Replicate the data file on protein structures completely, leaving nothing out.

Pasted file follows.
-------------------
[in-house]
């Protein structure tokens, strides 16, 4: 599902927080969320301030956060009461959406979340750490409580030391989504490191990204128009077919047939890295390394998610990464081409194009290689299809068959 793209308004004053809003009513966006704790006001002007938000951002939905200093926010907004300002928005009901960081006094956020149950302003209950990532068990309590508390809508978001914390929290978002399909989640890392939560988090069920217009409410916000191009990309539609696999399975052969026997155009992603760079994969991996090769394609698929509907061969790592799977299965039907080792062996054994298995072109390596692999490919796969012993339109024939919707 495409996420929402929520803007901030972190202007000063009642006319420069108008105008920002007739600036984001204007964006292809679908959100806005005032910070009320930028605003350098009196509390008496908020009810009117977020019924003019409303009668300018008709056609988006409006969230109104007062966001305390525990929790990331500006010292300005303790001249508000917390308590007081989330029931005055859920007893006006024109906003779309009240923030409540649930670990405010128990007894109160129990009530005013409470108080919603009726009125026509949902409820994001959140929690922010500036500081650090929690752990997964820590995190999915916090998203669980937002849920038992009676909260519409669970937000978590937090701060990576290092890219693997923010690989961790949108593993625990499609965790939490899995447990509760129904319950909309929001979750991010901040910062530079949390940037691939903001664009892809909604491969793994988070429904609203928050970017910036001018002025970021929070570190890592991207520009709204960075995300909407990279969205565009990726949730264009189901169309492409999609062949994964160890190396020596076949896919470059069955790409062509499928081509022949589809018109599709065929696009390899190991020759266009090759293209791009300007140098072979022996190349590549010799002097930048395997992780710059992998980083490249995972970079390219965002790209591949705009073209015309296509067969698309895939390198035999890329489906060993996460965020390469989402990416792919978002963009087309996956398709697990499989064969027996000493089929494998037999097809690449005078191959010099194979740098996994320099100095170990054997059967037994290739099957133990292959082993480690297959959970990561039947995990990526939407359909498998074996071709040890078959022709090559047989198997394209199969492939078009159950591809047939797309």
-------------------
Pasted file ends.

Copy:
[in-house]
């Protein structure tokens, strides 16, 4: 599902927080969320301030956060009461959406979340750490409580030391989504490191990204128009077919047939890295390394998610990464081409194009290689299809068959 793209308004004053809003009513966006704790006001002007938000951002939905200093926010907004300002928005009901960081006094956020149950302003209950990532068990309590508390809508978001914390929290978002399909989640890392939560988090069920217009409410916000191009990309539609696999399975052969026997155009992603760079994969991996090769394609698929509907061969790592799977299965039907080792062996054994298995072109390596692999490919796969012993339109024939919707 495409996420929402929520803007901030972190202007000063009642006319420069108008105008920002007739600036984001204007964006292809679908959100806005005032910070009320930028605003350098009196509390008496908020009810009117977020019924003019409303009668300018008709056609988006409006969230109104007062966001305390525990929790990331500006010292300005303790001249508000917390308590007081989330029931005055859920007893006006024109906003779309009240923030409540649930670990405010128990007894109160129990009530005013409470108080919603009726009125026509949902409820994001959140929690922010500036500081650090929690752990997964820590995190999915916090998203669980937002849920038992009676909260519409669970937000978590937090701060990576290092890219693997923010690989961790949108593993625990499609965790939490899995447990509760129904319950909309929001979750991010901040910062530079949390940037691939903001664009892809909604491969793994988070429904609203928050970017910036001018002025970021929070570190890592991207520009709204960075995300909407990279969205565009990726949730264009189901169309492409999609062949994964160890190396020596076949896919470059069955790409062509499928081509022949589809018109599709065929696009390899190991020759266009090759293209791009300007140098072979022996190349590549010799002097930048395997992780710059992998980083490249995972970079390219965002790209591949705009073209015309296509067969698309895939390198035999890329489906060993996460965020390469989402990416792919978002963009087309996956398709697990499989064969027996000493089929494998037999097809690449005078191959010099194979740098996994320099100095170990054997059967037994290739099957133990292959082993480690297959959970990561039947995990990526939407359909498998074996071709040890078959022709090559047989198997394209199969492939078009159950591809047939797309």